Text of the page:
The Evangelistic Importance of a Striking Correlation between John 4:4-42 and 1 Corinthians 14:23-25

April 4, 2014

John 4:4-42 and 1 Corinthians 14:23-25 record evangelistic encounters in two widely differing settings: Jesus’ evangelizing a sinful woman in Samaria versus an unbelieving person who enters a local church and receives prophesying from a congregation of worshiping believers. Despite their differing settings, these passages reveal a striking correlation that illumines a key element of genuine salvation.

John 4:4-42

Jesus conversed about living water with a Samaritan woman who came to draw water from the well where He was sitting (John 4:5-14). The woman responded by saying to Him, “Sir, give me this water, that I thirst not, neither come hither to draw” (John 4:15).

Instead of immediately giving her that gift of God (John 4:10) when she seemed eager to receive it, Jesus supernaturally confronted her with her sinfulness by telling her how she was currently living in sin (John 4:16-18). Recognizing that He had exposed sinful details of her life that she would have thought that He would have had no way of knowing about her, the woman related that she perceived that He was a prophet (John 4:19).

Through His exposing her secret sinfulness and His further dealings with her (John 4:20-27), the woman became convinced that He was the Christ whom she knew would come and tell them “all things” (John 4:25). Leaving Him and going into the city, she testified to men repeatedly that she had encountered the Christ who told her all things that she had ever done (John 4:29, 39).

By correlating these three statements (John 4:25, 29, 39), we see clearly that her persistent testimony to that specific truth shows that His supernaturally convincing her of the sinfulness of secret aspects of her life was a crucial facet of her coming to genuine faith in Him. In particular, the final statement about her testifying to that truth shows that many others also came to believe because of her testimony to that truth (John 4:39).

1 Corinthians 14:23-25

In the only New Testament passage that explicitly recounts worship taking place in a local church (1 Cor. 14:23-25), Paul provides strikingly similar revelation to what was crucial in Jesus’ evangelism of the Samaritan woman:

1Co 14:23 If therefore the whole church be come together into one place, and all speak with tongues, and there come in those that are unlearned, or unbelievers, will they not say that ye are mad?

 24 But if all prophesy, and there come in one that believeth not, or one unlearned, he is convinced of all, he is judged of all:

 25 And thus are the secrets of his heart made manifest; and so falling down on his face he will worship God, and report that God is in you of a truth.

This passage shows that true worship of God by an unbelieving sinner who comes into a local church results from God’s making manifest “the secrets of his heart” (1 Cor. 14:25) and convincing him of his sinfulness (1 Cor. 14:24) through the collective ministry of all who minister to him in that service (see The Consummation of Public Worship for a fuller explanation of this passage).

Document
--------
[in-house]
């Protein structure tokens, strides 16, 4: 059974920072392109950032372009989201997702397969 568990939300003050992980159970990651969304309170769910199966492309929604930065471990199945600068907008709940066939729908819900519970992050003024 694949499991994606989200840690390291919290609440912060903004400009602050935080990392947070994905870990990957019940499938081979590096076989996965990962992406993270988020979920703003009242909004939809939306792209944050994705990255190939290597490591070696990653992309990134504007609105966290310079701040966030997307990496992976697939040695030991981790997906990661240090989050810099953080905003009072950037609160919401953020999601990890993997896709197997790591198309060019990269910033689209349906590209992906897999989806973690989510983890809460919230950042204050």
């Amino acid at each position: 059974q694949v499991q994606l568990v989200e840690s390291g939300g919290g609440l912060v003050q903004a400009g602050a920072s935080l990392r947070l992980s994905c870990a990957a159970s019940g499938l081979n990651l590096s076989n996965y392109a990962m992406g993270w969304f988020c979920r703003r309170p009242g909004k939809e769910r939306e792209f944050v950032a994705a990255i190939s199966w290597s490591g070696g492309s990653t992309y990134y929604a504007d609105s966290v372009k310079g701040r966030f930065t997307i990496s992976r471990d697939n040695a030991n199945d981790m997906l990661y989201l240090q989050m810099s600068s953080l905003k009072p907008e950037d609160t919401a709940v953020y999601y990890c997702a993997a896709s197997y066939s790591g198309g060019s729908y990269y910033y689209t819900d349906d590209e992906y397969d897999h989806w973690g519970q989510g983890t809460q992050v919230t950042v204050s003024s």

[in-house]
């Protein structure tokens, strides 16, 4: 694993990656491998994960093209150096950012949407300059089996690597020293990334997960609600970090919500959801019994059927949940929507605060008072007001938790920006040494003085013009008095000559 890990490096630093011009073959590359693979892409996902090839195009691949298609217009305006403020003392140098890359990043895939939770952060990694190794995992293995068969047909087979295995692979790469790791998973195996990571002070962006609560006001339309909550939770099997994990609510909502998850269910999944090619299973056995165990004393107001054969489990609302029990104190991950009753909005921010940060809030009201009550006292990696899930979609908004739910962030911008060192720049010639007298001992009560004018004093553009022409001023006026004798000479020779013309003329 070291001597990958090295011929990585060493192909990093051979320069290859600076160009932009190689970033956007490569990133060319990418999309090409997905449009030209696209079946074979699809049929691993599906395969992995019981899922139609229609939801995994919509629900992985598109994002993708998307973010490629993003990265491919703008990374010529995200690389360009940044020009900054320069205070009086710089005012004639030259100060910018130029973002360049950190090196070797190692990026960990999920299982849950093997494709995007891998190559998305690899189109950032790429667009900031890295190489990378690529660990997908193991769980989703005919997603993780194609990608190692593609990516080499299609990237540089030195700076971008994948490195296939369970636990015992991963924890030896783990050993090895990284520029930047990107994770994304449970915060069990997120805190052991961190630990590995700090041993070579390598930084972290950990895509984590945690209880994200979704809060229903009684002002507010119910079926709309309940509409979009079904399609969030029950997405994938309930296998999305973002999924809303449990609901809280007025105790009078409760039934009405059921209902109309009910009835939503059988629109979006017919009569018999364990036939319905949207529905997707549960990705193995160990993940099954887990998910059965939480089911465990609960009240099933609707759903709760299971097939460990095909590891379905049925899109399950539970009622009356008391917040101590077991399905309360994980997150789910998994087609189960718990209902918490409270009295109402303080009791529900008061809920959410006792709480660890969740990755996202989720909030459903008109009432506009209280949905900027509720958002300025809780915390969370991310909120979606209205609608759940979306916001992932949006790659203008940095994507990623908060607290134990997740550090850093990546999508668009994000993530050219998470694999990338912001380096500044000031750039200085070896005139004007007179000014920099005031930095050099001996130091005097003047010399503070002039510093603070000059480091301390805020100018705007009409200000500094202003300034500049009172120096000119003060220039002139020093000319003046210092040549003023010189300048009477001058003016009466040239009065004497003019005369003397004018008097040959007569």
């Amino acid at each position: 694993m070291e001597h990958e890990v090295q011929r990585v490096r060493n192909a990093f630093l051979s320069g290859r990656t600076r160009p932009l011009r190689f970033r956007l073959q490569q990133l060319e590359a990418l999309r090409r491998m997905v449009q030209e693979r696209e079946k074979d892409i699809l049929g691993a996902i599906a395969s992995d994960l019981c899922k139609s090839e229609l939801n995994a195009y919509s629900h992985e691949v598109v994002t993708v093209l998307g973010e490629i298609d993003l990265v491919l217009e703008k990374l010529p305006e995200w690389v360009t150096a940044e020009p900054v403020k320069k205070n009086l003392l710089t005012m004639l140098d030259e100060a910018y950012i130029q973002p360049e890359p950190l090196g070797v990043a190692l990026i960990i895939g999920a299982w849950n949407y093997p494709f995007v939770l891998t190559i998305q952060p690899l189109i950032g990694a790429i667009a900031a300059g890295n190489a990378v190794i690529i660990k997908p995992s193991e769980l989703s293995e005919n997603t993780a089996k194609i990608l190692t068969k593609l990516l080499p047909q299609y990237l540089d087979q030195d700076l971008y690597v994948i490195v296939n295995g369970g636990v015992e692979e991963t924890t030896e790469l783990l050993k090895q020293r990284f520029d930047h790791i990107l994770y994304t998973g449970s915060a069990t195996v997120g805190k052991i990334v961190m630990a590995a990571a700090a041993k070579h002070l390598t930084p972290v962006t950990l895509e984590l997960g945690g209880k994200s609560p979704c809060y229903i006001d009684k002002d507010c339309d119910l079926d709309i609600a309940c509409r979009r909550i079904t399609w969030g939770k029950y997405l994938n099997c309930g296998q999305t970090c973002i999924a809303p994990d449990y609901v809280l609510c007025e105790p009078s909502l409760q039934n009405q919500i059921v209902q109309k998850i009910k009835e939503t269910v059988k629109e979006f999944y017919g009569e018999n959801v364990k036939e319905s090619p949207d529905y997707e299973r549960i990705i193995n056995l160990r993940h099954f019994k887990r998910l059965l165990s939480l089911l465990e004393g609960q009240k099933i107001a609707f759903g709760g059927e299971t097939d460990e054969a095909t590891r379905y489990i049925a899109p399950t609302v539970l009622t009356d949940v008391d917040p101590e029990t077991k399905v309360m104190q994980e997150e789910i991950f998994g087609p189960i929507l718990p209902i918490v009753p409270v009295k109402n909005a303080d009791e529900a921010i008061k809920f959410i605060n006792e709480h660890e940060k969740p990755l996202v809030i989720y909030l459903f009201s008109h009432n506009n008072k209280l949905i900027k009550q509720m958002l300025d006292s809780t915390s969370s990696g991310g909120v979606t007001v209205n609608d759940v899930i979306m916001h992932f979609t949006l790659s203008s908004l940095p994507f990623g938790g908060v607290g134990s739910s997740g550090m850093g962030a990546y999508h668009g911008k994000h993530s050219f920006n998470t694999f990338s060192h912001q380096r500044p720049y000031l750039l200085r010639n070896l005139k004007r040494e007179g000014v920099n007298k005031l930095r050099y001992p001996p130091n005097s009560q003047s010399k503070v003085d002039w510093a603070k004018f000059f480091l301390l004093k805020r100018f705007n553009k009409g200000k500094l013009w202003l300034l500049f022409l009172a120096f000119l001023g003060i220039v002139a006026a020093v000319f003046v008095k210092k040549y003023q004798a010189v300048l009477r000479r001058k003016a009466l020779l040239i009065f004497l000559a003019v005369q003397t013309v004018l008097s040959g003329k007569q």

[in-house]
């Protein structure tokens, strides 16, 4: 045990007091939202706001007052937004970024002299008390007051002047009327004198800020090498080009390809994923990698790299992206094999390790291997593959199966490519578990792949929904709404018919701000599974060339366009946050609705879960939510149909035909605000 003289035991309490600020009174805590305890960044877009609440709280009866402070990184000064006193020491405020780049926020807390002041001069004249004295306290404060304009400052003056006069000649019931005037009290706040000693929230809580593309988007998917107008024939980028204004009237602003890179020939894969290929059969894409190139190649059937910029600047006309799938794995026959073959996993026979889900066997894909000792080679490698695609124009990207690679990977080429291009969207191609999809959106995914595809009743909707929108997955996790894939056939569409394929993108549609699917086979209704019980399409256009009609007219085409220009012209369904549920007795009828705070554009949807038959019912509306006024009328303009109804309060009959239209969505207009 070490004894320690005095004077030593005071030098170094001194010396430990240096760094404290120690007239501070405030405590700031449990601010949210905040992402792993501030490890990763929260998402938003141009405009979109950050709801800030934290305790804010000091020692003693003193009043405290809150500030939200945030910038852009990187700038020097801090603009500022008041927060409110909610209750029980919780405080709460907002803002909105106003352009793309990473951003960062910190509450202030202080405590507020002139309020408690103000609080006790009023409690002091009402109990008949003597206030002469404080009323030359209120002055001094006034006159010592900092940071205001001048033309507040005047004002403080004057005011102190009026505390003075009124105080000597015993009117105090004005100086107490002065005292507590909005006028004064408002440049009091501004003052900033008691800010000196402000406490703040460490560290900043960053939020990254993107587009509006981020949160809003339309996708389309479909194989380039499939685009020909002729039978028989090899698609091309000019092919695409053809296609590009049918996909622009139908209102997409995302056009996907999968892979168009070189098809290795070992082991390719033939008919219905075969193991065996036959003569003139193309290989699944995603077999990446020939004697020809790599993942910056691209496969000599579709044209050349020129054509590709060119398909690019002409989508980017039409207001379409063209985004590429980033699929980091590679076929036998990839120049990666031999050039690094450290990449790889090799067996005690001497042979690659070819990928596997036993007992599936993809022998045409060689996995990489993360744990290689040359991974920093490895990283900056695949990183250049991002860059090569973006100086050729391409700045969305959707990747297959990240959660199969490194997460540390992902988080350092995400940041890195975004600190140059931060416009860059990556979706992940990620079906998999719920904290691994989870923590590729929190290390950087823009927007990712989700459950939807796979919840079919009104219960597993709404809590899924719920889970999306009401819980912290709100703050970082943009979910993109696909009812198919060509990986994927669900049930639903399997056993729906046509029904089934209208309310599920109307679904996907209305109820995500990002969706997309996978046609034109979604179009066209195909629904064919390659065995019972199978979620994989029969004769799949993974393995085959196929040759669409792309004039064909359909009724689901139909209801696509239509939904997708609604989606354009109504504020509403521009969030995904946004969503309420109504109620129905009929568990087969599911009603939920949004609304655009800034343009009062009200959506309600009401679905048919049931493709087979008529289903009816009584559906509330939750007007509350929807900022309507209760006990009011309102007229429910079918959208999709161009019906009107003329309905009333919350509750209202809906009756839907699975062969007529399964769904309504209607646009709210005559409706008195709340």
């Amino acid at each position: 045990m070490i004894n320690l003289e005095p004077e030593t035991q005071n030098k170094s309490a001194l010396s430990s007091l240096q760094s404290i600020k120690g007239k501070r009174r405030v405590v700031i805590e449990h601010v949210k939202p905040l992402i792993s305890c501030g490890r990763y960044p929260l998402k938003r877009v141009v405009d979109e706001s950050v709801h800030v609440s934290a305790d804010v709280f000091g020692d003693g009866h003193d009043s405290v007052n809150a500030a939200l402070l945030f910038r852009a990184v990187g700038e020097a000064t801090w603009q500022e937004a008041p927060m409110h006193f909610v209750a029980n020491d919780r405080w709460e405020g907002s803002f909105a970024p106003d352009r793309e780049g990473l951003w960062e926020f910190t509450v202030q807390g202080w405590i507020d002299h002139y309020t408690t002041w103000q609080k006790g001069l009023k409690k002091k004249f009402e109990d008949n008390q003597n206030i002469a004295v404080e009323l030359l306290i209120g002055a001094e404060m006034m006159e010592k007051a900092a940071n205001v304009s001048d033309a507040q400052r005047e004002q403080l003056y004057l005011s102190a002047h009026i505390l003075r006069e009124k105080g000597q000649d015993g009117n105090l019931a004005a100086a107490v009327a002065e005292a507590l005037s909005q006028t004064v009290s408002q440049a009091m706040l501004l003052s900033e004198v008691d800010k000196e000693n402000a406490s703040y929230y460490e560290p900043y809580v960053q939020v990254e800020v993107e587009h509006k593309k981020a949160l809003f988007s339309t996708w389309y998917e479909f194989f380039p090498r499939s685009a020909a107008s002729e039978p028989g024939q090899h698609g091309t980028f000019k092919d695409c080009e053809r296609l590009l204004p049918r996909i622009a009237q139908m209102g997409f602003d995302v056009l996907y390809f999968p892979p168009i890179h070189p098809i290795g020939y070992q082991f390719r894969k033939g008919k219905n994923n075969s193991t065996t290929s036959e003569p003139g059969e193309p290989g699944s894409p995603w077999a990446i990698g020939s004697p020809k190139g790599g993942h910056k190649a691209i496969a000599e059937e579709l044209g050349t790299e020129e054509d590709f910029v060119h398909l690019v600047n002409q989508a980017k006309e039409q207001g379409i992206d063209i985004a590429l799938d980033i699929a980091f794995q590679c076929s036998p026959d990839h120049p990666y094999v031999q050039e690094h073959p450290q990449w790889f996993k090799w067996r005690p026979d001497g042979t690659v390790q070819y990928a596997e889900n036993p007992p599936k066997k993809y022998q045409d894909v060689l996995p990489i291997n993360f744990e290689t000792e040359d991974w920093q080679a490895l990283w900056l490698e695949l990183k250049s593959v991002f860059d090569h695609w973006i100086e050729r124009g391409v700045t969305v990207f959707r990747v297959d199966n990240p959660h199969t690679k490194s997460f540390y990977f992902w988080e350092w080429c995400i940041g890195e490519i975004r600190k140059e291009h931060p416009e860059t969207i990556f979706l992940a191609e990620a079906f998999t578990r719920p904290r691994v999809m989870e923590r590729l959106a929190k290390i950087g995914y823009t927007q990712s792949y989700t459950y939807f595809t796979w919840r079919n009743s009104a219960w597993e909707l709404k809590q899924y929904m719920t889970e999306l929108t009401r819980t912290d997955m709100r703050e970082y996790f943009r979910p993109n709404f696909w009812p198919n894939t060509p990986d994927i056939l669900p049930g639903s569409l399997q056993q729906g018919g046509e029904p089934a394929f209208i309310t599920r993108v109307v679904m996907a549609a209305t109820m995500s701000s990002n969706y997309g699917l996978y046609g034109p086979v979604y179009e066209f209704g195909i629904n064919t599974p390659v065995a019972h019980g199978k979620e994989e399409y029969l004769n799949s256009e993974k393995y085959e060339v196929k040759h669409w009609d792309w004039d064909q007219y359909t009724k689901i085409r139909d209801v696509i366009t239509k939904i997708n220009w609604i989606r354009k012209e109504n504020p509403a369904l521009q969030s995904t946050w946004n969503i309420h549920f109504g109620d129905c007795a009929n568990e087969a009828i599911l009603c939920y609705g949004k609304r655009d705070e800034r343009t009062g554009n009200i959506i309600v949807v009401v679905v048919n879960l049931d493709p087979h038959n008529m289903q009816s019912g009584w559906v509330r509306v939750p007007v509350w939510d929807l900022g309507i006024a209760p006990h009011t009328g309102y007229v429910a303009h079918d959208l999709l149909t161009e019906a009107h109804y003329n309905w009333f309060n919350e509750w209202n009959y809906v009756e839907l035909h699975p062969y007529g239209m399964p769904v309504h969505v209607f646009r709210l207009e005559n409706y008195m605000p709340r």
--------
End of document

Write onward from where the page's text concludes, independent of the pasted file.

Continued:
Discussion

Both John 4:4-42 and 1 Corinthians 14:23-25 teach us about the importance of a sinner having his secret sins exposed supernaturally. To understand further the evangelistic importance of this striking correlation between these two passages, we need to correlate them with key Pauline teaching about his gospel ministry:

In the day when God shall judge the secrets of men by Jesus Christ according to my gospel (Rom. 2:16).

A careful handling of Romans 2:16 shows that Paul is teaching that a key truth that he testified as part of his gospel was that God “in the day” would judge the secrets of men by Jesus Christ (see this post for a detailed explanation concerning this vital point).

We learn from this statement that Paul evangelized sinners by telling that them that God will one day judge their secret sins and that He will do so through Jesus Christ. Paul thus evangelized sinners with testimony that closely correlates with the Samaritan woman’s testimony to others that Jesus as the Christ had exposed her secret sinfulness and convinced her of that sinfulness by telling her all things that she had ever done.

Furthermore, because Paul tells us that part of his gospel testimony was to tell people about how God will one day judge their secrets through Jesus Christ, we are justified in inferring that this truth was one of the truths that was prophesied to the unbeliever who came into the local church service recorded in 1 Corinthians 14:23-25.

Conclusion 

John 4:4-42 and 1 Corinthians 14:23-25 correlate strongly with each other and with Romans 2:16 to reveal the vital evangelistic importance of testifying to sinners that God will one day judge their secrets through Jesus Christ. We who evangelize sinners in our day should testify to this key gospel truth and allow God to use it to expose to them their secrets and to convince them of their sinfulness.

Doing so, we will provide them with vital testimony that God will use to bring those who repent and believe to fall on their faces and worship Him!

 

Rajesh

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